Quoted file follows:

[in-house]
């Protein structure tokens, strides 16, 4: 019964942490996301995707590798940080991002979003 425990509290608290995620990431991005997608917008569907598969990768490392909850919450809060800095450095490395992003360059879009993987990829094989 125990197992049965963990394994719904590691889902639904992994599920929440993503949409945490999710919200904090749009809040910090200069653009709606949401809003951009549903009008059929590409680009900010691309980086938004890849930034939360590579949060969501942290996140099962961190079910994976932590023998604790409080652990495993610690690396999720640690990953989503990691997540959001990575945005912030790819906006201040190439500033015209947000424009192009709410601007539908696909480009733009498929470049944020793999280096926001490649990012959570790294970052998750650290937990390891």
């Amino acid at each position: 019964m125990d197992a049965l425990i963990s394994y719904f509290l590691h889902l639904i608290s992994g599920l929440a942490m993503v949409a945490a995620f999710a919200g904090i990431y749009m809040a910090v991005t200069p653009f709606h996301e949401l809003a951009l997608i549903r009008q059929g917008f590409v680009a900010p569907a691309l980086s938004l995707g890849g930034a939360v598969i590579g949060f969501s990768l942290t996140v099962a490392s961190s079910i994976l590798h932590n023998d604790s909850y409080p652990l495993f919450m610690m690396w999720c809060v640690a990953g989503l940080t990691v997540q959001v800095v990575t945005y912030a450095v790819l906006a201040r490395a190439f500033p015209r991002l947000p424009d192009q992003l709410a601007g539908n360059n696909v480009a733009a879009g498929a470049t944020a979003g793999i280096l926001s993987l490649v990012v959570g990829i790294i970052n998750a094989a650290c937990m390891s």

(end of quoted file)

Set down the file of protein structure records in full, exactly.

[in-house]
């Protein structure tokens, strides 16, 4: 019964942490996301995707590798940080991002979003 425990509290608290995620990431991005997608917008569907598969990768490392909850919450809060800095450095490395992003360059879009993987990829094989 125990197992049965963990394994719904590691889902639904992994599920929440993503949409945490999710919200904090749009809040910090200069653009709606949401809003951009549903009008059929590409680009900010691309980086938004890849930034939360590579949060969501942290996140099962961190079910994976932590023998604790409080652990495993610690690396999720640690990953989503990691997540959001990575945005912030790819906006201040190439500033015209947000424009192009709410601007539908696909480009733009498929470049944020793999280096926001490649990012959570790294970052998750650290937990390891």
């Amino acid at each position: 019964m125990d197992a049965l425990i963990s394994y719904f509290l590691h889902l639904i608290s992994g599920l929440a942490m993503v949409a945490a995620f999710a919200g904090i990431y749009m809040a910090v991005t200069p653009f709606h996301e949401l809003a951009l997608i549903r009008q059929g917008f590409v680009a900010p569907a691309l980086s938004l995707g890849g930034a939360v598969i590579g949060f969501s990768l942290t996140v099962a490392s961190s079910i994976l590798h932590n023998d604790s909850y409080p652990l495993f919450m610690m690396w999720c809060v640690a990953g989503l940080t990691v997540q959001v800095v990575t945005y912030a450095v790819l906006a201040r490395a190439f500033p015209r991002l947000p424009d192009q992003l709410a601007g539908n360059n696909v480009a733009a879009g498929a470049t944020a979003g793999i280096l926001s993987l490649v990012v959570g990829i790294i970052n998750a094989a650290c937990m390891s």